Summer camp season is nearly upon us, and with it come questions from parents regarding their child’s health. How should you prepare your child for camp? What does the camp require? And what safety measures are day camps and sleepaway camps legally obligated to follow?
Dr. Rachel Geronemus, a pediatrician at Scarsdale Medical Group, notes that most – though not all – camps ask for proof that a child has had a full physical examination before attending. This is usually a mere matter of paperwork for the physician’s office, as New York state law mandates that any student new to a school have a current physical examination. Those already enrolled are required to get a current physical every two years through grade 10.
A “current” physical exam is defined by the New York State Department of Health as “an exam that has been dated and signed by your child’s Health Care Provider and completed no earlier than within one year prior to the beginning of the current school year’s starting date. Exams completed prior to that date will not fulfill the requirements.”
As for the health screening, those can be performed by either the pediatrician or a school nurse; it includes a vision check, height, weight, blood pressure and scoliosis screening.
Most camps will accept a form submitted by the healthcare provider that the camper in question has fulfilled their physical exam requirements. “Nevertheless,” Dr. Geronemus says, “for ages 2 and up, I recommend an annual physical in order to maintain good health, prescribe preventive medicine if necessary, and as a way of picking up subtle signs that could indicate an existing or developing condition that may be cause for concern.”
Allergies are of course an issue for many children, with asthma – according to the CDC, about 6 million children in the U.S. aged 0-17 have asthma – while about 5.2 million suffer from hay fever. In such cases, you may want your child to carry an inhaler. If the child takes medication for such conditions, they must be dispensed by a camp official, usually its onsite health director. (New York state requires at least one such person, depending on the number of enrolled children.)
If your child is taking medication of any kind, be sure that they have a sufficient supply to get them through the day (or, if they’re going to a sleepaway camp, for their entire stay). Prescriptions should be filled well before camp begins.
Insects will also be in attendance. If your child has been diagnosed with anaphylaxis – a severe allergic reaction to bug bites/stings (typically from bees) that could be life-threatening – they likely already carry an epinephrine auto-injector, such as an EpiPen that should be used immediately. Such tools can also be used in cases of acute allergic reactions to foods and other substances. Camps are required to file full reports with the state whenever epinephrine is administered.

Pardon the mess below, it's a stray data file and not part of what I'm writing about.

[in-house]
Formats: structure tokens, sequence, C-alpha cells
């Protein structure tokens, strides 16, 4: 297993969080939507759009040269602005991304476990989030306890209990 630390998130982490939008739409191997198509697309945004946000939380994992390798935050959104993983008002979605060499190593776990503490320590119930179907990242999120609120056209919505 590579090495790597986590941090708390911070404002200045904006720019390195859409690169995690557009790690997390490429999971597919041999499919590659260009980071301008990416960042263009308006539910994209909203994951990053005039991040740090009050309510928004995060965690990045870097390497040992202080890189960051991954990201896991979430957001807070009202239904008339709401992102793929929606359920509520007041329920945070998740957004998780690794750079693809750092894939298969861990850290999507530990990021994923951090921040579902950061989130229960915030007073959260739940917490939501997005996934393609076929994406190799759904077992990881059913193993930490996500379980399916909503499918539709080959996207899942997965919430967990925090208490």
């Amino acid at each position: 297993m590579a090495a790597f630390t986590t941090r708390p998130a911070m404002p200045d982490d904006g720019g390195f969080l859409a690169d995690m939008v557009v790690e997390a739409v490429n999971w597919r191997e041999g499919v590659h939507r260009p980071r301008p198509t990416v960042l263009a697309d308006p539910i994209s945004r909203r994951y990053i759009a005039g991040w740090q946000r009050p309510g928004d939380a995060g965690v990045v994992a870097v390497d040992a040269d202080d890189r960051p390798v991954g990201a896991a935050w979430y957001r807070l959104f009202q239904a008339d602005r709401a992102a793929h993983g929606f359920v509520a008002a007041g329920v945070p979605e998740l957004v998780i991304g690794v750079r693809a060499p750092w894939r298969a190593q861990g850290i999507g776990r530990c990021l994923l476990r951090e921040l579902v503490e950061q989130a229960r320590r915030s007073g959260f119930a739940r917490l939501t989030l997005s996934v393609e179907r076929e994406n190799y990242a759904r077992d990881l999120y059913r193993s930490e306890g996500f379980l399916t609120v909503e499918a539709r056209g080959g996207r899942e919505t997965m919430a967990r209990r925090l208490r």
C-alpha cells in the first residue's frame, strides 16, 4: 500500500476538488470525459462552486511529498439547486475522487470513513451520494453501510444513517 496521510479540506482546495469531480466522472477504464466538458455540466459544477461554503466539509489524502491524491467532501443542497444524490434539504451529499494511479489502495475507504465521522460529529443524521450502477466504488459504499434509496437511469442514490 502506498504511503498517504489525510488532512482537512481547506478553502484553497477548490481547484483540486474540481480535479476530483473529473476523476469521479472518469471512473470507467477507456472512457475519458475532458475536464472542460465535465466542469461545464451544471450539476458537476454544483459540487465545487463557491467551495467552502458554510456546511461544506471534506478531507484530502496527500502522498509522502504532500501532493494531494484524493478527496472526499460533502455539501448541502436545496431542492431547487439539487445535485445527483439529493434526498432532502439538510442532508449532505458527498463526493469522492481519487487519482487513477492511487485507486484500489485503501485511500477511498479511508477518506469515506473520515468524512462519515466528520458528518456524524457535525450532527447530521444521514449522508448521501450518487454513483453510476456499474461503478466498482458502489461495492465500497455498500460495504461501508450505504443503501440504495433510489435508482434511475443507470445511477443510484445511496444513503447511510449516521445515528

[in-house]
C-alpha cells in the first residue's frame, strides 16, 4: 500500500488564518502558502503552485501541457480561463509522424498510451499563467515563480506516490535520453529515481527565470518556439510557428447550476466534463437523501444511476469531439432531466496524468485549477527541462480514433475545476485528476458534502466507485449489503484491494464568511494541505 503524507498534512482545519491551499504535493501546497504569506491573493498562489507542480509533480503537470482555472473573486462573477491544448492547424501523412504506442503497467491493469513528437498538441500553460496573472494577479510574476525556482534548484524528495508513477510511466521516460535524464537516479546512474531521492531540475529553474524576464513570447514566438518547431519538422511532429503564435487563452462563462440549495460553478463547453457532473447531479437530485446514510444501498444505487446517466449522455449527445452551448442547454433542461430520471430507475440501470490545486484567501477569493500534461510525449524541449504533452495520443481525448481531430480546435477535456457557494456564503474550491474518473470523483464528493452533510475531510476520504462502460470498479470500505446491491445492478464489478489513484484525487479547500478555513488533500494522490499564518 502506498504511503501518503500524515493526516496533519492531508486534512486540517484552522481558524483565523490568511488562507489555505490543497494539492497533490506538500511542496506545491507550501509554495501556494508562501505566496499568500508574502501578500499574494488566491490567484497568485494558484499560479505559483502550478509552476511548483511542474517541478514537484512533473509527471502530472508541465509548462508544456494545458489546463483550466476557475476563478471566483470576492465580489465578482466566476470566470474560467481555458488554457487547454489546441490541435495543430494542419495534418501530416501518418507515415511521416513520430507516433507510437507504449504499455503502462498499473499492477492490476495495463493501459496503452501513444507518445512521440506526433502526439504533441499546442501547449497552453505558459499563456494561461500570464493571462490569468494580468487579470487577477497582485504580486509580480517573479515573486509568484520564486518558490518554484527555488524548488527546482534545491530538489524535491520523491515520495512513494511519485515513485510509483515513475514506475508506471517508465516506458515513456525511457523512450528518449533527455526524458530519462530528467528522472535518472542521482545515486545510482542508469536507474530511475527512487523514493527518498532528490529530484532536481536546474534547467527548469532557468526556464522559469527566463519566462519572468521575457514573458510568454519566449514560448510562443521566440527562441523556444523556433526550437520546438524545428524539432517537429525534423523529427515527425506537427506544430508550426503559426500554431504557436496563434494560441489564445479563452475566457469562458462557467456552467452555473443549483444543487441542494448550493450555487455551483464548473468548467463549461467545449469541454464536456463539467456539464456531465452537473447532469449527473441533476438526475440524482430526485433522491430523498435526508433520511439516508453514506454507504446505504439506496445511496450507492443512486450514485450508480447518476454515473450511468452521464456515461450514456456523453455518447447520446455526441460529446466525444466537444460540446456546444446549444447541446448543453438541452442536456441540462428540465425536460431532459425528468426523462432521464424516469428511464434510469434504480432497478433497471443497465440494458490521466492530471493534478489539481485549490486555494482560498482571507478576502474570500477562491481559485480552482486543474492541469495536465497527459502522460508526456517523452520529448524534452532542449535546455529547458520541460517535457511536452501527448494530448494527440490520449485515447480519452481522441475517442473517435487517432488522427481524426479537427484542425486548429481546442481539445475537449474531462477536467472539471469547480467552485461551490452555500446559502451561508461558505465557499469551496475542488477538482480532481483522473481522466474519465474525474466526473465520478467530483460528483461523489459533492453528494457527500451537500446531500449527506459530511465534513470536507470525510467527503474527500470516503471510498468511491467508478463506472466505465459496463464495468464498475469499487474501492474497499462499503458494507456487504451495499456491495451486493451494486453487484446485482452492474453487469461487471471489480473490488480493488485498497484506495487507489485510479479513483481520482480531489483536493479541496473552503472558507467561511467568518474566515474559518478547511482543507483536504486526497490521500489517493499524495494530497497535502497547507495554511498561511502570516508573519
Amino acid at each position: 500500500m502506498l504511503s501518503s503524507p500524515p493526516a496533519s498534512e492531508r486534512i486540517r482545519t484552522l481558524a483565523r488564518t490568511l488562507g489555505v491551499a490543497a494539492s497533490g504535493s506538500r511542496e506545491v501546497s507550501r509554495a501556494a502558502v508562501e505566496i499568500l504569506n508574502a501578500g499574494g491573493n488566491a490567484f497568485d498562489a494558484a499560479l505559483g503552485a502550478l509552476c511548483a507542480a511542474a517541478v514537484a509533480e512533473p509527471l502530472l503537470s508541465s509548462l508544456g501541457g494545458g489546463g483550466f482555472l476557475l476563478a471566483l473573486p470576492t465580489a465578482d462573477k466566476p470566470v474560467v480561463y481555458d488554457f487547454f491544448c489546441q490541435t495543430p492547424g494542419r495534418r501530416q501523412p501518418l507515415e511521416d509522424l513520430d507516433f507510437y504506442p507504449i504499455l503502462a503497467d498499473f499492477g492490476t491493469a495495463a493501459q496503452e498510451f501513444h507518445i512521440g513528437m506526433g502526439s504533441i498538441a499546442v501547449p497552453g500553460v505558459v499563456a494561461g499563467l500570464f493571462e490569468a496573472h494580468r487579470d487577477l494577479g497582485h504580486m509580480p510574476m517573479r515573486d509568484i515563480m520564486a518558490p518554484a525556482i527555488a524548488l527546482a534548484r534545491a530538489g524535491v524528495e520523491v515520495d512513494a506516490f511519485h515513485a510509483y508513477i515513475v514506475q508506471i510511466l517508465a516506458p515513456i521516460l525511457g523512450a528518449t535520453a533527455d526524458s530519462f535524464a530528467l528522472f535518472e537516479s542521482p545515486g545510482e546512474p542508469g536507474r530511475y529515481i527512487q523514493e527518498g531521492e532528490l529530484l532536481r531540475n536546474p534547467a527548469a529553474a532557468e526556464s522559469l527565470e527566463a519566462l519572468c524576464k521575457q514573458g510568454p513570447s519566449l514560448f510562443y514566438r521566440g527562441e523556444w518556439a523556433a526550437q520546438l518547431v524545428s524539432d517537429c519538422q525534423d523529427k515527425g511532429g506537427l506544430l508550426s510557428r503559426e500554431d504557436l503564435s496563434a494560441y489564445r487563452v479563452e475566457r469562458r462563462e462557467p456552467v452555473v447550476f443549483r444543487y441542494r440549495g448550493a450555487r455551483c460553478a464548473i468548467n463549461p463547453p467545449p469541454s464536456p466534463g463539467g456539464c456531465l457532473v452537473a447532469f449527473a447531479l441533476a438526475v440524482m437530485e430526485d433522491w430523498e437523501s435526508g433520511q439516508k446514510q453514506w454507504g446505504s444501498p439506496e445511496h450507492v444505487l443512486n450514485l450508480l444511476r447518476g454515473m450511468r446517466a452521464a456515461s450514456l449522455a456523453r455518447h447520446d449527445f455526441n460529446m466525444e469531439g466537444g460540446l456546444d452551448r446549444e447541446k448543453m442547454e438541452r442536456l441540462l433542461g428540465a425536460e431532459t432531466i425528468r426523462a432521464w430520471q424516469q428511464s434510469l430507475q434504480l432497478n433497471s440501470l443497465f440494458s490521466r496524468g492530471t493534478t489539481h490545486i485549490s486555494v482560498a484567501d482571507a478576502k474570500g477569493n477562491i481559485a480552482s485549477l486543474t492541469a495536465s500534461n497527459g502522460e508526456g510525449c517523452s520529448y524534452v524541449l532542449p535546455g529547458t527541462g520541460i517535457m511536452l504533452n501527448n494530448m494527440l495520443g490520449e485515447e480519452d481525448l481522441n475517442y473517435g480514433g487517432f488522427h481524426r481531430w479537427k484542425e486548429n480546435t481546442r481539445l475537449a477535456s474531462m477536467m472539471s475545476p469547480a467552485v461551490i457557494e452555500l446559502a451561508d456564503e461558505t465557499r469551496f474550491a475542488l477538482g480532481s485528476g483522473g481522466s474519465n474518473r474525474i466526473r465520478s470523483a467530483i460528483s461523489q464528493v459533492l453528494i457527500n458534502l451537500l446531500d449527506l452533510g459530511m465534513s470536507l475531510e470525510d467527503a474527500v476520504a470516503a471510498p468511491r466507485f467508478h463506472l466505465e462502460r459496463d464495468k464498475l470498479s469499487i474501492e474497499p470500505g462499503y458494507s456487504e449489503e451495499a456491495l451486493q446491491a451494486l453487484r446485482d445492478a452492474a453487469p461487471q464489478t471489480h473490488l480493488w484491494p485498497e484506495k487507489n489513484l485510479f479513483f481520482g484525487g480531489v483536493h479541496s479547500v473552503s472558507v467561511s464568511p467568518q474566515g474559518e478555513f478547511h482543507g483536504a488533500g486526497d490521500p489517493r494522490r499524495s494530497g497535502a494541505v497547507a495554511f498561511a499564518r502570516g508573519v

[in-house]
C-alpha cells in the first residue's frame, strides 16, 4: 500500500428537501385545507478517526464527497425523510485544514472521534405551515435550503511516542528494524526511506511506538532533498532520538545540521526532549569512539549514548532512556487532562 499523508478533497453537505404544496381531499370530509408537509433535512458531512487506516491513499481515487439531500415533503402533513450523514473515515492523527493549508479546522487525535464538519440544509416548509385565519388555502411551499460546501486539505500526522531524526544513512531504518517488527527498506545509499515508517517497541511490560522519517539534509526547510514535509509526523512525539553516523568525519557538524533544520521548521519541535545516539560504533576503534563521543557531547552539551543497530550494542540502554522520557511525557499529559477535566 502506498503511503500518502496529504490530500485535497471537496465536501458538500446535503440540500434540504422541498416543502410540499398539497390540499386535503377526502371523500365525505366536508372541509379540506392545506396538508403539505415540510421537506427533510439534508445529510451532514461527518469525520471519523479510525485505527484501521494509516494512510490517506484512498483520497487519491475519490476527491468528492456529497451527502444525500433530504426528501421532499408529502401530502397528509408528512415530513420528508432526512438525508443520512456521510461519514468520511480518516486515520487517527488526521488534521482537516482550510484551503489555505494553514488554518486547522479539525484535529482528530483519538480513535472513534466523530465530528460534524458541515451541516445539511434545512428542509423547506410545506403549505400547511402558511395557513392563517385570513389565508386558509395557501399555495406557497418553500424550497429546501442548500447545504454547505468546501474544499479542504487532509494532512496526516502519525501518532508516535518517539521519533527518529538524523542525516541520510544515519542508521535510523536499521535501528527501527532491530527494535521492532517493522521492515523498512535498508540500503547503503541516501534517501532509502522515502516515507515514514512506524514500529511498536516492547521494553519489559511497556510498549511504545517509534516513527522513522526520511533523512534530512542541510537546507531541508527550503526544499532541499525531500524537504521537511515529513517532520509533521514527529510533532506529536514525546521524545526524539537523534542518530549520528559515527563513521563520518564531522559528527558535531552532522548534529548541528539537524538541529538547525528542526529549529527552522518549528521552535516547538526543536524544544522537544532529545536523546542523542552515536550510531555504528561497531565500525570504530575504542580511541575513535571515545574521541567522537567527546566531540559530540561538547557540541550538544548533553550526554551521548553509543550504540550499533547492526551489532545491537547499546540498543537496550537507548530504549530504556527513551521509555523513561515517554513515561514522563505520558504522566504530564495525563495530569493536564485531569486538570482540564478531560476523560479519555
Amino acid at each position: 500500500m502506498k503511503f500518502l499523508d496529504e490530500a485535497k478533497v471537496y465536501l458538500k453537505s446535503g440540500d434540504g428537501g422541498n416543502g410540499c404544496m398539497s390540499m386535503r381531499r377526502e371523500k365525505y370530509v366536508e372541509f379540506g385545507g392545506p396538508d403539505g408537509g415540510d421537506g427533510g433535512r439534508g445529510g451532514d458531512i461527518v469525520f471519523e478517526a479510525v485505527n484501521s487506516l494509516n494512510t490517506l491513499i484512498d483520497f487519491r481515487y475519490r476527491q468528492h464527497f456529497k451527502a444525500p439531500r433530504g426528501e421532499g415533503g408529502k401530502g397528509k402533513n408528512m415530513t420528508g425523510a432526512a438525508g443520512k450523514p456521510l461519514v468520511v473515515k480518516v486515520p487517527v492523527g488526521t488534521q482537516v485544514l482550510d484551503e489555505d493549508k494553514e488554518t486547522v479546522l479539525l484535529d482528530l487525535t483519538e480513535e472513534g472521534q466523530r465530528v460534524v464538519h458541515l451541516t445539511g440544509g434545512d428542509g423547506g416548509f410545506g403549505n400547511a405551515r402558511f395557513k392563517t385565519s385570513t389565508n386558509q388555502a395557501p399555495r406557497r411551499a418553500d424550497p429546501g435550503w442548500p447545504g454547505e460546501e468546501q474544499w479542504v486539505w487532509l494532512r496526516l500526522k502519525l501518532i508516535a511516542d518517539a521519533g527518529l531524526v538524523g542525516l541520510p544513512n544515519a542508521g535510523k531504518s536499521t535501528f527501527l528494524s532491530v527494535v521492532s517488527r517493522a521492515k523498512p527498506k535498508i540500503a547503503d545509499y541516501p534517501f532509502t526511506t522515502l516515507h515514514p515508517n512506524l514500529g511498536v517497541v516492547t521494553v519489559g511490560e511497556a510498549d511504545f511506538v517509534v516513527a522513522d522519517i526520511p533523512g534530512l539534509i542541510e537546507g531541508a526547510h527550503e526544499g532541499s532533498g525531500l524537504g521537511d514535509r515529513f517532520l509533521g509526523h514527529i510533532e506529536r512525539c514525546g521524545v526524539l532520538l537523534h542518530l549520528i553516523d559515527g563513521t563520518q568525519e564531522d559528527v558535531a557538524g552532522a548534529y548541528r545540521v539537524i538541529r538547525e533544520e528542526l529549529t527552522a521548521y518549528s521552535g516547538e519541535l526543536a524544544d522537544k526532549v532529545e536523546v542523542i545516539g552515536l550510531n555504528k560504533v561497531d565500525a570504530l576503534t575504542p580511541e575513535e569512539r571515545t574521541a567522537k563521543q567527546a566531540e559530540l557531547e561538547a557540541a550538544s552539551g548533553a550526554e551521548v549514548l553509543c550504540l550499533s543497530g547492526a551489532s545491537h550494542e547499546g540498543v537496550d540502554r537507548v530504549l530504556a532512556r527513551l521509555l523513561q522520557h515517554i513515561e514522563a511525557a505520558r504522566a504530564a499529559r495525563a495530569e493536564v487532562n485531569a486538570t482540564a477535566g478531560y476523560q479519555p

As for the ever-present worry about Lyme disease from a tick bite, or the latest disease carried by mosquitos, Dr. Geronemus says the Hospital has seen few serious cases over the past several years. Lyme can take at least 36 hours to manifest itself, so careful body checks for ticks and bites are a good idea. Likewise, if a tick is attached for greater than 36 hours or for an unknown length of time, the Hospital considers treating a child with prophylactic antibiotics.
Don’t Forget the Sunscreen!
Camps are generally good to remind parents about the need for sunscreen during those hot summer days, but you should check with your pediatrician or a dermatologist as to what kind is best for your child, how often they should reapply, etc. Camp can be even more physically taxing than school, so if your child is likely to be going on long hikes or otherwise will be in the sun for extended periods, be sure they have the appropriate sunscreen with them.
The COVID-19 Question
If your child has been diagnosed with COVID, observe the standard protocols before sending them off to camp. The latest New York state guidelines for isolation, quarantine and so on can be found here.
If your child has had a moderate to severe case of COVID in the past, consult with their physician as to whether there are extra precautions you should take. Very few kids will require another screening, but it is always a good idea to be sure.
Lastly, when it comes to injuries sustained at camp, studies have shown only two reported major illnesses or injuries for every 1,000 kids. The most common mishap is a stomachache or bug that a child could just as easily have acquired at home.
None of this information is meant to scare you away from sending your child to camp. Instead, by taking these steps, you can ensure that your child, as well as those they will be interacting with, will indeed be happy campers.
Dr. Rachel Geronemus is a pediatrician at Scarsdale Medical Group, seeing patients at 600 Mamaroneck Avenue, Suite 300, Harrison, N.Y. To schedule an appointment, call 914-989-1111.